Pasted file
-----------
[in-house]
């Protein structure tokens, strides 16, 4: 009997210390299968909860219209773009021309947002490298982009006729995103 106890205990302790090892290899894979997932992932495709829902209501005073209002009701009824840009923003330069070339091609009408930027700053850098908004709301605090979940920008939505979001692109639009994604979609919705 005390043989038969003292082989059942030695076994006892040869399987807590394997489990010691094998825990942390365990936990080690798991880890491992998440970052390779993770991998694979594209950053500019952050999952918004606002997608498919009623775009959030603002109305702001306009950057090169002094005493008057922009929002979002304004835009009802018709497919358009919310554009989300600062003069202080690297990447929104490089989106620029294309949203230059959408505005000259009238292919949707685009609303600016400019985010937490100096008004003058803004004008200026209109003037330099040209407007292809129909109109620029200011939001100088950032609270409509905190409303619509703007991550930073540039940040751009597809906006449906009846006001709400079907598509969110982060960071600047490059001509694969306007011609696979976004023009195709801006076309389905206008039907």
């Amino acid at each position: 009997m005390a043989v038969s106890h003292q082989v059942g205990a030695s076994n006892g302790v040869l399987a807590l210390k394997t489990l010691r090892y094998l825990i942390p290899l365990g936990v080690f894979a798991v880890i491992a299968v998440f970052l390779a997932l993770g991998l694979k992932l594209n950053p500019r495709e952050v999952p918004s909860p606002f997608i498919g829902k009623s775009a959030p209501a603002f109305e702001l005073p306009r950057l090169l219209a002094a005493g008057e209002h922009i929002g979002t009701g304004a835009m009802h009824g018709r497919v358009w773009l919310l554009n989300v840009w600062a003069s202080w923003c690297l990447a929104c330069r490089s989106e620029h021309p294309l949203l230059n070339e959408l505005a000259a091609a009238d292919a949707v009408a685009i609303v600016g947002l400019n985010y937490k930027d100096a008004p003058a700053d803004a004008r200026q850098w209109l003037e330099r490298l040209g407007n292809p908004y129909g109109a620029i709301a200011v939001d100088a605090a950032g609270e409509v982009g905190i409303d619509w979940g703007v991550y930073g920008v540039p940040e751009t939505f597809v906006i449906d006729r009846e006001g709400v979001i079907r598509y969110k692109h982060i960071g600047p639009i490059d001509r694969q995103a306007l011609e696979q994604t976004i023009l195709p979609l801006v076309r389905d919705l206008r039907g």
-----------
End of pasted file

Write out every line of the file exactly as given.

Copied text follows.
[in-house]
């Protein structure tokens, strides 16, 4: 009997210390299968909860219209773009021309947002490298982009006729995103 106890205990302790090892290899894979997932992932495709829902209501005073209002009701009824840009923003330069070339091609009408930027700053850098908004709301605090979940920008939505979001692109639009994604979609919705 005390043989038969003292082989059942030695076994006892040869399987807590394997489990010691094998825990942390365990936990080690798991880890491992998440970052390779993770991998694979594209950053500019952050999952918004606002997608498919009623775009959030603002109305702001306009950057090169002094005493008057922009929002979002304004835009009802018709497919358009919310554009989300600062003069202080690297990447929104490089989106620029294309949203230059959408505005000259009238292919949707685009609303600016400019985010937490100096008004003058803004004008200026209109003037330099040209407007292809129909109109620029200011939001100088950032609270409509905190409303619509703007991550930073540039940040751009597809906006449906009846006001709400079907598509969110982060960071600047490059001509694969306007011609696979976004023009195709801006076309389905206008039907």
């Amino acid at each position: 009997m005390a043989v038969s106890h003292q082989v059942g205990a030695s076994n006892g302790v040869l399987a807590l210390k394997t489990l010691r090892y094998l825990i942390p290899l365990g936990v080690f894979a798991v880890i491992a299968v998440f970052l390779a997932l993770g991998l694979k992932l594209n950053p500019r495709e952050v999952p918004s909860p606002f997608i498919g829902k009623s775009a959030p209501a603002f109305e702001l005073p306009r950057l090169l219209a002094a005493g008057e209002h922009i929002g979002t009701g304004a835009m009802h009824g018709r497919v358009w773009l919310l554009n989300v840009w600062a003069s202080w923003c690297l990447a929104c330069r490089s989106e620029h021309p294309l949203l230059n070339e959408l505005a000259a091609a009238d292919a949707v009408a685009i609303v600016g947002l400019n985010y937490k930027d100096a008004p003058a700053d803004a004008r200026q850098w209109l003037e330099r490298l040209g407007n292809p908004y129909g109109a620029i709301a200011v939001d100088a605090a950032g609270e409509v982009g905190i409303d619509w979940g703007v991550y930073g920008v540039p940040e751009t939505f597809v906006i449906d006729r009846e006001g709400v979001i079907r598509y969110k692109h982060i960071g600047p639009i490059d001509r694969q995103a306007l011609e696979q994604t976004i023009l195709p979609l801006v076309r389905d919705l206008r039907g």